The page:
No cable? No problem.
Viewers longing to watch "Game of Thrones," "True Detective" and "Veep" will no longer have to pay big bucks for cable and satellite contracts. Next year HBO is cutting the cord and selling its popular streaming video service HBO Go as a stand-alone product, as more Americans choose to watch on the Web, not the TV.
HBO CEO Richard Plepler said Wednesday that the move is aimed at targeting the 80 million homes in the United States that do not have HBO but may want access to its content — and especially the nation's 10 million broadband-only homes.
"That is a large and growing opportunity that should no longer be left untapped," Plepler said at an investor meeting in Manhattan of its parent Time Warner Inc. "It is time to remove all barriers to those who want HBO."
Will this lead to a wave of pay-TV cancellations? HBO's move is a game changer in the industry, says Forrester analyst James McQuivey.
"HBO and ESPN are the two main reasons why people have cable and satellite TV," he said. "The whole industry has eyed them for years nervous that one day they would decide to do exactly what they said they'll do in 2015. We don't know until we see pricing and packaging how rapidly this will force a change in the way pay TV operators work, but it will definitely force a change."
Cable and satellite providers have long been against the unbundling of TV channel packages because they wouldn't be able to charge as much for an a la carte menu of stations. Plepler said HBO plans to work with current partners as well as "explore models with new partners," but did not give specifics.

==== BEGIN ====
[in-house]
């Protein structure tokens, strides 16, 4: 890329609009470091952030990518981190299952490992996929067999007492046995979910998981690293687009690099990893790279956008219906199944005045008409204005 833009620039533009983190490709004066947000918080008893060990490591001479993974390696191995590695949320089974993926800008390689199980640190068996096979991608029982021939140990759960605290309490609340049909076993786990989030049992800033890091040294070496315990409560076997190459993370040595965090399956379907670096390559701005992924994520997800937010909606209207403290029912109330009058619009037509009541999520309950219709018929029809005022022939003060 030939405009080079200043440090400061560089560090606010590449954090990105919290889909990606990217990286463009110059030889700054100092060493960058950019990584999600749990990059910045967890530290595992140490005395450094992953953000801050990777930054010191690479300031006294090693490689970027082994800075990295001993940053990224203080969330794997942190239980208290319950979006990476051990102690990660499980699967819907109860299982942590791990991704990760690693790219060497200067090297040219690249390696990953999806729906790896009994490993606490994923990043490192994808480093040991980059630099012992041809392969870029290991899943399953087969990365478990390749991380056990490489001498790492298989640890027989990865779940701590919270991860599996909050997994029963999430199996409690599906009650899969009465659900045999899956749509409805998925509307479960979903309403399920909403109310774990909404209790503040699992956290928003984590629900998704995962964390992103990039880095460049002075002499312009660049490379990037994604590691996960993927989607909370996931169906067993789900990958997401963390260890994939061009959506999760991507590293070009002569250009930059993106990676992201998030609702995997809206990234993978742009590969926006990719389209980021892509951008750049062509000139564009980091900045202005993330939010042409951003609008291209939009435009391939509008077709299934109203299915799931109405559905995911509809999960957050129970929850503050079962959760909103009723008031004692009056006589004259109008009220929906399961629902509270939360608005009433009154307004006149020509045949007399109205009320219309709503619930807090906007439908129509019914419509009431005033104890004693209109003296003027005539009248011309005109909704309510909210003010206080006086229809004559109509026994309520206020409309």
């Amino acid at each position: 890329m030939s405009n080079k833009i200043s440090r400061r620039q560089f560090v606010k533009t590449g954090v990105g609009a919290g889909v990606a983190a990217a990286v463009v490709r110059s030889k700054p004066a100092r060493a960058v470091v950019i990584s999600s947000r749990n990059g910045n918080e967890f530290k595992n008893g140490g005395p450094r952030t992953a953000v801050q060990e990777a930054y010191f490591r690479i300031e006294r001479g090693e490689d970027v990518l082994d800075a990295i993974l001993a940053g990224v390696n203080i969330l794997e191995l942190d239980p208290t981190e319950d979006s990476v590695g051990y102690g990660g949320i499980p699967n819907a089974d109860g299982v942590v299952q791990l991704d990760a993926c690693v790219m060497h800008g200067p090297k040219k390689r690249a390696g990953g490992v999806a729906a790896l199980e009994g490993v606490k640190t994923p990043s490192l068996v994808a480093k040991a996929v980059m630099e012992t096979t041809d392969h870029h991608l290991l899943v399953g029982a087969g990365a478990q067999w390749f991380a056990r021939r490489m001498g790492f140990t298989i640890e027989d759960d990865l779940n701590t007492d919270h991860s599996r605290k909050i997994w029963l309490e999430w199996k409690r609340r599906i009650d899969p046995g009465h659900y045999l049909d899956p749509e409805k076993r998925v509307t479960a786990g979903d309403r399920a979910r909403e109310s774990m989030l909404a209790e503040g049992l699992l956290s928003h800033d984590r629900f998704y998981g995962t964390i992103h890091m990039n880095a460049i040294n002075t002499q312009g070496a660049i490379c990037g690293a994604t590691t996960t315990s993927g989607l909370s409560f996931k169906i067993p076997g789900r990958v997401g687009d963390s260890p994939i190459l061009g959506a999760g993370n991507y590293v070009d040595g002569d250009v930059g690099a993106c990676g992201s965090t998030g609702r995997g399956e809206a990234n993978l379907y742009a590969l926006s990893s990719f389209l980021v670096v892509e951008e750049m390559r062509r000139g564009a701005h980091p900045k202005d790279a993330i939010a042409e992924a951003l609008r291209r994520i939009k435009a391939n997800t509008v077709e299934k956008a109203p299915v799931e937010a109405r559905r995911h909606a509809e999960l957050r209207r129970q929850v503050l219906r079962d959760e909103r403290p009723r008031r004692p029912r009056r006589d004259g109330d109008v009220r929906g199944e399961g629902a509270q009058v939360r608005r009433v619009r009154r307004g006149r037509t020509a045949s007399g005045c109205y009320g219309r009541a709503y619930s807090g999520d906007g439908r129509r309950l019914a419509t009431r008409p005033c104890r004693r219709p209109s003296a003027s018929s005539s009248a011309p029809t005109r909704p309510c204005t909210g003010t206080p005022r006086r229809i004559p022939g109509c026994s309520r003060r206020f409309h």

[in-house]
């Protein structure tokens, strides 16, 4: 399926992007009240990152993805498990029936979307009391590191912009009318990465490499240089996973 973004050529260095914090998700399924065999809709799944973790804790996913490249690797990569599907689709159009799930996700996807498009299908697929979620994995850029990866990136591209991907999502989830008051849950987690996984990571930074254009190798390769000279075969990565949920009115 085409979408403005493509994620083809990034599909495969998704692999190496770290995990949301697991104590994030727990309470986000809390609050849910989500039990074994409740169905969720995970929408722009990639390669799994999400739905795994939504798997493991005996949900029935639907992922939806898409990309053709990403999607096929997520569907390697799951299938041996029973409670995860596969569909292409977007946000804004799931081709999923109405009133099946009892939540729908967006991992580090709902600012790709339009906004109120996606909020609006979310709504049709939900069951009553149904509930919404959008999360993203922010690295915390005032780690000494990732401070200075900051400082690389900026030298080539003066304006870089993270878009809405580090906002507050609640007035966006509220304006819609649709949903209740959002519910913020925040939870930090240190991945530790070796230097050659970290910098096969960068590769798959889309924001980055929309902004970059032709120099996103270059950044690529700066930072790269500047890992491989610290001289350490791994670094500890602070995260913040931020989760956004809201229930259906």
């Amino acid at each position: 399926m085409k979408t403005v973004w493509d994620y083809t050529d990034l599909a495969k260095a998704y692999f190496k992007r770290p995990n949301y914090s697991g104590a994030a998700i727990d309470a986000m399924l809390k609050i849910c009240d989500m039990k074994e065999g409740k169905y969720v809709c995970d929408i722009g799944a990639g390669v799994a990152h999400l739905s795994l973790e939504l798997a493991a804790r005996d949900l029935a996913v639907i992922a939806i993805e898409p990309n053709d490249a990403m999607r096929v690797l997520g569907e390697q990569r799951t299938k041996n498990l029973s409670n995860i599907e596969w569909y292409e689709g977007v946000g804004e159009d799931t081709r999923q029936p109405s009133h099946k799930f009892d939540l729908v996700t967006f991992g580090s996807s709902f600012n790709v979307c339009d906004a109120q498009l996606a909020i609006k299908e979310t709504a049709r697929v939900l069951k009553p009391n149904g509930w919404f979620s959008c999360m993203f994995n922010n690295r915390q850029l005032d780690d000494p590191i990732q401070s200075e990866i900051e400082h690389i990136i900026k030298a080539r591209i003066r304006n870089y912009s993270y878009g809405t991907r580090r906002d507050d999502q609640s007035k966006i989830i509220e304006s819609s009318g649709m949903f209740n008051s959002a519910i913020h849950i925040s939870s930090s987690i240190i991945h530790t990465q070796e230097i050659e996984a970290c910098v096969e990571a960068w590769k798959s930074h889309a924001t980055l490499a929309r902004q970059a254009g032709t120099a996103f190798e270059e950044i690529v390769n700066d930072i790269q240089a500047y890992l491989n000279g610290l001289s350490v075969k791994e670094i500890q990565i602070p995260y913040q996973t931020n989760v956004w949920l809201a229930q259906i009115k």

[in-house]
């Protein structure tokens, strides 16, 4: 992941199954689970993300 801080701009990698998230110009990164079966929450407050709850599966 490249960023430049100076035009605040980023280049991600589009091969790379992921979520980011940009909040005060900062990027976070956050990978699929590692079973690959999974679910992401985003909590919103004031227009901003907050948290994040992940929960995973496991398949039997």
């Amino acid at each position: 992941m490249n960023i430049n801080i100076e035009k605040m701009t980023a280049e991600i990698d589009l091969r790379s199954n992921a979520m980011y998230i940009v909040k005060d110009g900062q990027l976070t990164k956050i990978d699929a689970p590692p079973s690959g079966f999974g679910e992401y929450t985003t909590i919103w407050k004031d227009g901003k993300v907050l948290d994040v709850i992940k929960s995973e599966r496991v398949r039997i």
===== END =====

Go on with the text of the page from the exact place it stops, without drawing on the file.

Streaming services like Netflix, Hulu and Amazon Instant Video have rapidly grown in popularity. About 40 percent of online adults stream video on their television, according to Forrester, through services like Roku, Apple TV and others. And that doesn't count the number of viewers who stream TV on their computer, phone or tablet.
HBO has been offering its streaming HBO Go service to HBO subscribers as well as some Internet subscribers who pay extra for the streaming service only. It has also offered a stand-alone service in Scandinavia for several years.
No details about pricing were given, but Forrester's McQuivey expects the stand-alone HBO service could cost about $15 a month. That's more than the lowest payment option for Netflix, which starts at $8.99, but high enough to discourage many cable TV subscribers from canceling their service.
Time Warner shares rose $1.94, or nearly 3 percent, to $72.56 in midday trading.